Himalayan Truffles

Features Issue 158 Jan, 2015
Text by Alonzo Lyons

Prabesh Roka and Dr. Raj Tripathi are risking five years of hard work. Their Himalayan gamble might pay off lavishly for Nepal. Visionary thinking and innovation are deserving of a country with the world’s most dazzling peaks…and the far-western raaksi is unbeatable.

Prabesh Roka fished out a vial from his rucksack -- crystal clear nectar with a fresh fire-burnished bouquet. This was sweet and feral raaksi (brandy) from deep within the foothills. A mouthful confirmed suspicions – strong, crisp moonshine. The Himalayan ambrosia cleared my senses.

Straightaway, I judged the man by his wholesome firewater -- anyone who offers pure raaksi in Kathmandu is trustworthy by my humble reckoning. Everyone else dilutes it with water to increase volume --softening taste and risking hygiene.
Roka is a former guerrilla in search of a new way of life. His home village of Thabang (Rolpa District) was at ground zero of the ten-year revolution. It experienced the worst of Nepal’s bitter brawl over ideology, class, and control of land and resources—ultimately power. Vicious battles took place where a picturesque village is now reconstructed. 

Beyond farming, there is little alternative economy in Thabang. Tourism is slowly picking up in the enchanting hamlet on the southern fringes of the Guerrilla Trek and Yarsa Trails. A few hardscrabble travelers trickle through now and again.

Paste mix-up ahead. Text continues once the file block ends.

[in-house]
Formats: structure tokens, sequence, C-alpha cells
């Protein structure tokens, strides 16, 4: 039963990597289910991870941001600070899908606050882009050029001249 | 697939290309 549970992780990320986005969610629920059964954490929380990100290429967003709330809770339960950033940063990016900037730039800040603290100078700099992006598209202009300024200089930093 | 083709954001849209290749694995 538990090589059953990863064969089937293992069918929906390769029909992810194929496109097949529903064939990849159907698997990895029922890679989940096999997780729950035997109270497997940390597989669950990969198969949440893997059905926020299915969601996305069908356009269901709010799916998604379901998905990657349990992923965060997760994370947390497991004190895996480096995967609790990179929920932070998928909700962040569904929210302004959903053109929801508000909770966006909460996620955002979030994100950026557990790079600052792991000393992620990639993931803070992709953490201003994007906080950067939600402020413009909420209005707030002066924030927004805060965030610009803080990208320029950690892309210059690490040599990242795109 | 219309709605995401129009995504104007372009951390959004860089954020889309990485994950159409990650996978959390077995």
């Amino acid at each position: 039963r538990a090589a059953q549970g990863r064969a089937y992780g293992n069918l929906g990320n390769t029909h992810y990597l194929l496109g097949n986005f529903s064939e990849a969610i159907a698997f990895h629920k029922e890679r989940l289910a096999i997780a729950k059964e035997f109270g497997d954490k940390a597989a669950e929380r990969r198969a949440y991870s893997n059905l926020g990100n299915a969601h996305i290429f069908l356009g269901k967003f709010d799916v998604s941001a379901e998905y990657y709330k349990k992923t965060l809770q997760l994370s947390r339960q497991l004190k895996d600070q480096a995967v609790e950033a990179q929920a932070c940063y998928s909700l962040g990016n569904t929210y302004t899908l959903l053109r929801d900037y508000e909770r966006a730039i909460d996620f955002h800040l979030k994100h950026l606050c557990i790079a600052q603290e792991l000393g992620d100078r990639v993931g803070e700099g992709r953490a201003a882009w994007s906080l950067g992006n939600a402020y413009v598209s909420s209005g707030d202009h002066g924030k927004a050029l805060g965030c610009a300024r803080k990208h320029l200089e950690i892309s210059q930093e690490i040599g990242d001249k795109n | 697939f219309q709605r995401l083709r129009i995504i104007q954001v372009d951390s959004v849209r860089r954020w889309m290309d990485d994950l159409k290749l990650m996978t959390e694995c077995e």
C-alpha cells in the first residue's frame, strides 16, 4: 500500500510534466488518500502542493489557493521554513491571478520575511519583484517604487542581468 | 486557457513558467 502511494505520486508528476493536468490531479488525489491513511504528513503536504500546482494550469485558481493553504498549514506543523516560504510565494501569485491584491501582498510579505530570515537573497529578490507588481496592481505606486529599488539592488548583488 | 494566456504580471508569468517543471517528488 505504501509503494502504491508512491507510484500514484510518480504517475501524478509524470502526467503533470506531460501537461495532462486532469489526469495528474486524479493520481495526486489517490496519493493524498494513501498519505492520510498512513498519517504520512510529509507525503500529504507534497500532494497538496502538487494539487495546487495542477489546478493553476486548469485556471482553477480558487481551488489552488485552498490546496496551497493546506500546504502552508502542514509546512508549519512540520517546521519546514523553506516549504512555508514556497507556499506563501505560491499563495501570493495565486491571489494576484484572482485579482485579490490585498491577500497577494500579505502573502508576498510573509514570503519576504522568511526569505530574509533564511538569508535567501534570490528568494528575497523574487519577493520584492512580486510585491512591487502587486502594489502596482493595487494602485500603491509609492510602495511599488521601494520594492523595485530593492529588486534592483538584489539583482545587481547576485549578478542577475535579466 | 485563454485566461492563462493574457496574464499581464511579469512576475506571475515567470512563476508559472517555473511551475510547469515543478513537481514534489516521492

Roka is pouring his energies into high-revenue crops. He convinced the district headquarters to declare the area around the village an organic zone – no farming chemicals allowed. His idealism has led to research on goji berries, goldenseal (a putative medicinal herb), ginseng, and ground apples (also known as jicama) among other sophisticated products.

The raaksi was brewed from Thabang’s ground apple harvest. Roka and I were relaxing at Mahabir Pun’s Connection

Center. The restaurant overlooks tranquil Mandala Street in otherwise rowdy Thamel. After a few, refreshing gulps of the hearty spirit, I mentioned that it might be an unrivaled  bestseller in Kathmandu Valley. Pure raaksi is found in Newar homes (known as ailah) but commercial venues serve a watered-down blend. “We produce 3000 liters a year,” was his amused reply, “and cannot meet local demand in Thabang.” Other than luscious brandy, ground apples are turned into jam, flour, syrup, and crisps.

Roka is now focusing on truffles, edible subterranean fungi worth their weight in gold. Apart from limited cultivation in China, truffles are not grown in Asia. Roka has no illusions, “At their market cost, we will focus on export. It is not practical to eat them in Nepal.” 

Dr. Raj Giri Tripathi also has a fascination with this fungus. “They first caught my attention on CNN. I was attracted by the high price and ecological sustainability.” He has a Ph.D. in Genetics from studies in the Republic of Korea. The television report inspired him to raise truffles in Nepal. The lucrative industry is protective of trade secrets -- piece by piece he figured out the truffle puzzle on his own. 

He applied for government sponsorship, and no one had a clue what he was going on about -- truffles were a complete mystery. The breakthrough came when then Finance Minister Surendra Pandey was traveling in Europe. Looking through a breakfast menu, his jaw dropped at a price of more than $1000 USD for a truffle-stuffed omelet. Realizing the enormous potential, he phoned Professor Tripathi, “Write a proposal, we will find funding.”